Illuminating the metathorax with UV light after removing the flexible membrane on its ventral surface, revealed bilaterally symmetrical regions of bright blue fluorescence in the pleural arches (Fig. 8A). The fluorescence extended anteriorly from the lateral edge of each coxa before disappearing dorsal to the large depressor muscles of the trochantera. Removing metathoracic muscles revealed that the fluorescence extended from the coxae almost to the hinges of the hind wings (Fig. 8B). Not all of a pleural arch showed this blue fluorescence; a medial region of a coxa and another region at the wing hinge did not fluoresce and appeared to be made from chitinous cuticle. Similarly if a pleural arch was viewed from a medial aspect, the blue fluorescence was seen to start close to a coxa, but a ventral part of this region and a dorsal part at the wing hinge showed no fluorescence (Fig. 8C). The fluorescent regions of a pleural arch were curved in both the anteroposterior and dorsoventral planes, and in the specimen shown in Fig. 8 had dimensions of 1100 μm anteroposteriorly, 250 μm dorsoventrally and 280 μm from left to right. Each pleural arch is thus a composite structure of the fluorescent and non-fluorescent cuticle.
The mechanics of the proximal joints of the hind legs determine two key features that enable powerful and rapid jumping movements of Issus to be generated. First, mechanical interactions between the hind legs when initially moving from their cocked positions provide a simple and reliable mechanism that ensures the power from both legs is delivered at the same time. Second, to meet the requirement of both power and rapidity of the jumping movement, which could not be met by direct contraction of the muscles, energy is stored in advance. Bow-shaped parts of the internal thoracic skeleton, that are composites of stiff chitinous cuticle and rubbery resilin-like protein, are bent by the slow contractions of large muscles and the energy they store is then delivered quickly to power jumping.
Sequence of events controlling jumping
The production of a jump involves a sequence of interactions between the mechanical arrangements of the hind legs and the motor commands sent to their muscles.
Cocking of the hind legs is brought about by a high frequency burst of spikes supplying trochanteral levator muscles (Burrows and Bräunig, 2010). This leads to the mechanical engagement of a protrusion on each coxa with a specialised patch of cuticle on a dorsal femur (Burrows, 2009).
Prolonged contraction of the trochanteral depressor muscles then occurs in which the motor spikes to the large thoracic part of this muscle are synchronised on both sides (Burrows and Bräunig, 2010). In this state Issus is fully prepared for jumping which can then be triggered suddenly by a number of different sensory stimuli.
The mechanical arrangements of the coxo-trochanteral joint ensures that the hind legs do not depress during this period. Instead the prolonged muscle contractions cause the composite pleural arches on both sides of the metathorax to bend and store energy. A further consequence is that both coxae are moved anteriorly because the tendons of the contracting muscles arise in the thorax and run through the coxae to insert on the trochantera.
The jump movement begins with the synchronous depression of the trochantera propelled by the energy released by the unfurling of the pleural arches. The depression of these joints moves both hind legs downwards so that the tarsi are forced firmly against the ground. The continuing depression of both trochantera is accompanied by extension of the tibiae in movements that accelerate the body in less than 1 ms in the best jumps (Burrows, 2009).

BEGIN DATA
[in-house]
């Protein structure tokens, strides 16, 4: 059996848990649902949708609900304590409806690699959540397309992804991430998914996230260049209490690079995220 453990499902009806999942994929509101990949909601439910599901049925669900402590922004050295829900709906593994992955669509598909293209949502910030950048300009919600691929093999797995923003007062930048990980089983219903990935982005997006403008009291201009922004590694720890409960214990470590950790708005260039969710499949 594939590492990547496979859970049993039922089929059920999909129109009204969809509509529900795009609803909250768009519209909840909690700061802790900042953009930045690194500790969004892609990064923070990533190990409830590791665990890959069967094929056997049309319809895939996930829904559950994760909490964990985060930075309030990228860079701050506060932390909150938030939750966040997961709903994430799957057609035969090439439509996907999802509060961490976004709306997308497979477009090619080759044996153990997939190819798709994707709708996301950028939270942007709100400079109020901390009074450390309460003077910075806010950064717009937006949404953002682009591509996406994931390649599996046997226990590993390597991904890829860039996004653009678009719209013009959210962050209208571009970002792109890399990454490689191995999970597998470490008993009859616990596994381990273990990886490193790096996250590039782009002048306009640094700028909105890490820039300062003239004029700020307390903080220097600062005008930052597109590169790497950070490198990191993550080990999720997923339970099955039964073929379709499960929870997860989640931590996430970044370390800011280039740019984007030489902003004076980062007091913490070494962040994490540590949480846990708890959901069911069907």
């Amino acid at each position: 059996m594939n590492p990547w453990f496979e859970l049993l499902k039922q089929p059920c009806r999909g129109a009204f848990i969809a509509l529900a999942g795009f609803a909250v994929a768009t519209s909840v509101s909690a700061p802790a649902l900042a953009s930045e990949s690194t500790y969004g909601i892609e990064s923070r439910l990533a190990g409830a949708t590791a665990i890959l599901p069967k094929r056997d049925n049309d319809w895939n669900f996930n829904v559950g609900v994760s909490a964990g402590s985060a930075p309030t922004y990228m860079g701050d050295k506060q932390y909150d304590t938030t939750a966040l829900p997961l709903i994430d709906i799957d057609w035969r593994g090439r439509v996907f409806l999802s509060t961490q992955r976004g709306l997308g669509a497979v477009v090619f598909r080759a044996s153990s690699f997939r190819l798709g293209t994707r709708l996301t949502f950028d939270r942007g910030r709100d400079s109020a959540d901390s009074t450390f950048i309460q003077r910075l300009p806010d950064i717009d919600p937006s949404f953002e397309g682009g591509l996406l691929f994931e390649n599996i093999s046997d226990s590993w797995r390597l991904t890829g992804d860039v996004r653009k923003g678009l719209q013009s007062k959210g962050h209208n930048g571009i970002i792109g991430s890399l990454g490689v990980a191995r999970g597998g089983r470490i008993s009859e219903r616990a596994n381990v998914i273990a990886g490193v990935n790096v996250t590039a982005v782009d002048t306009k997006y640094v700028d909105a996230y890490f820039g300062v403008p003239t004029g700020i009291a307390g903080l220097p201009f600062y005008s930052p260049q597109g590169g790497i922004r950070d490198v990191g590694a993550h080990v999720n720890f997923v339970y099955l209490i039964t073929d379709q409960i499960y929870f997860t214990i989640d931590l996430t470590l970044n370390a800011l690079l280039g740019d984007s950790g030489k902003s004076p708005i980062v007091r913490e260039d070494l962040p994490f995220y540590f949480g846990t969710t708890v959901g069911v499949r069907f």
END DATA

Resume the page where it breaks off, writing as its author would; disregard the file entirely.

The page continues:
Mechanical contact between trochanteral protrusions of the two hind legs ensures that when one hind leg moves, the other hind leg will follow. The power of both hind legs is thus delivered synchronously.
Once airborne, the hind legs are trailed behind and aid steering by acting as rudders. Upon landing the hind legs may be cocked again in preparedness for a further jump and thus may make no contact with the ground during walking.
Synchronisation of hind leg movements
The two hind legs of Issus begin their propulsive movements for power jumping within 30 μs of each other, and in most jumps no timing differences could be detected between the two hind legs. The measurement of timing differences was limited by the capture rate of 30,000 images s–1 used in this analysis, but the differences revealed are tiny and must be approaching the limits of biological relevance and beyond biological control mechanisms. To all intents and purposes, the movements of the hind legs are synchronous and the thrust for jumping is thus applied to the ground by both hind legs at the same time.
The mechanism of this precise synchronisation of natural jumping movements would appear to be mechanical. In dead Issus, a force applied to one hind leg, or to the tendon of one trochanteral depressor muscle, when both hind legs are in the cocked position that they would adopt before a natural jump, leads to a sudden depression of that hind leg. Remarkably, this movement of a hind leg is accompanied by a simultaneous depression of the other hind leg. These experiments imply that there must be a mechanical coupling between the two hind legs when they are cocked and dependent on the position, velocity or acceleration of the movement of the first leg. Analysis of the anatomy of the proximal joints revealed a medial protrusion from the trochanter of one leg that touches a similar protrusion of the other leg. These protrusions fluoresce under UV illumination indicating the presence of an elastic resilin-like protein (see Energy storage, below). The protrusions are therefore expected to be elastic, storing and releasing energy when deformed and returning to the their natural shape after any deformation. In experimentally induced movements of the hind legs, the first movement of either hind leg is therefore transferred mechanically to the other hind leg by these protrusions.